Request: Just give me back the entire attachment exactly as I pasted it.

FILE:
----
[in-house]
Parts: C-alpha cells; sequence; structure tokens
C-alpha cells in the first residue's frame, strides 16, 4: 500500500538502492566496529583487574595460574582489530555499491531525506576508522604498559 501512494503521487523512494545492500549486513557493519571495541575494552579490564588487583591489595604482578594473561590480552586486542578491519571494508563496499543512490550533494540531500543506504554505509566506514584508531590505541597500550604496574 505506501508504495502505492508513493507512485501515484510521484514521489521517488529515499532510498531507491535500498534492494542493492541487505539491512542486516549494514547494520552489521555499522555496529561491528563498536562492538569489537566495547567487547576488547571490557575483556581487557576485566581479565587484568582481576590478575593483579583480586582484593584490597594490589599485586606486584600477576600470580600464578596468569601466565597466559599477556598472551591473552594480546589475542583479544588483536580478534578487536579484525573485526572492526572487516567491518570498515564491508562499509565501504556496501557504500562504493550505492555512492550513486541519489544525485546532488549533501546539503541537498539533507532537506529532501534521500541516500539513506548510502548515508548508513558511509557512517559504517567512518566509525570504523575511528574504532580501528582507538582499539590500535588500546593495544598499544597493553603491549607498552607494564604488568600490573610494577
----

[in-house]
Parts: C-alpha cells; sequence; structure tokens
C-alpha cells in the first residue's frame, strides 16, 4: 500500500538502492566496529583487574595460574582489530555499491531525506576508522604498559 501512494503521487523512494545492500549486513557493519571495541575494552579490564588487583591489595604482578594473561590480552586486542578491519571494508563496499543512490550533494540531500543506504554505509566506514584508531590505541597500550604496574 505506501508504495502505492508513493507512485501515484510521484514521489521517488529515499532510498531507491535500498534492494542493492541487505539491512542486516549494514547494520552489521555499522555496529561491528563498536562492538569489537566495547567487547576488547571490557575483556581487557576485566581479565587484568582481576590478575593483579583480586582484593584490597594490589599485586606486584600477576600470580600464578596468569601466565597466559599477556598472551591473552594480546589475542583479544588483536580478534578487536579484525573485526572492526572487516567491518570498515564491508562499509565501504556496501557504500562504493550505492555512492550513486541519489544525485546532488549533501546539503541537498539533507532537506529532501534521500541516500539513506548510502548515508548508513558511509557512517559504517567512518566509525570504523575511528574504532580501528582507538582499539590500535588500546593495544598499544597493553603491549607498552607494564604488568600490573610494577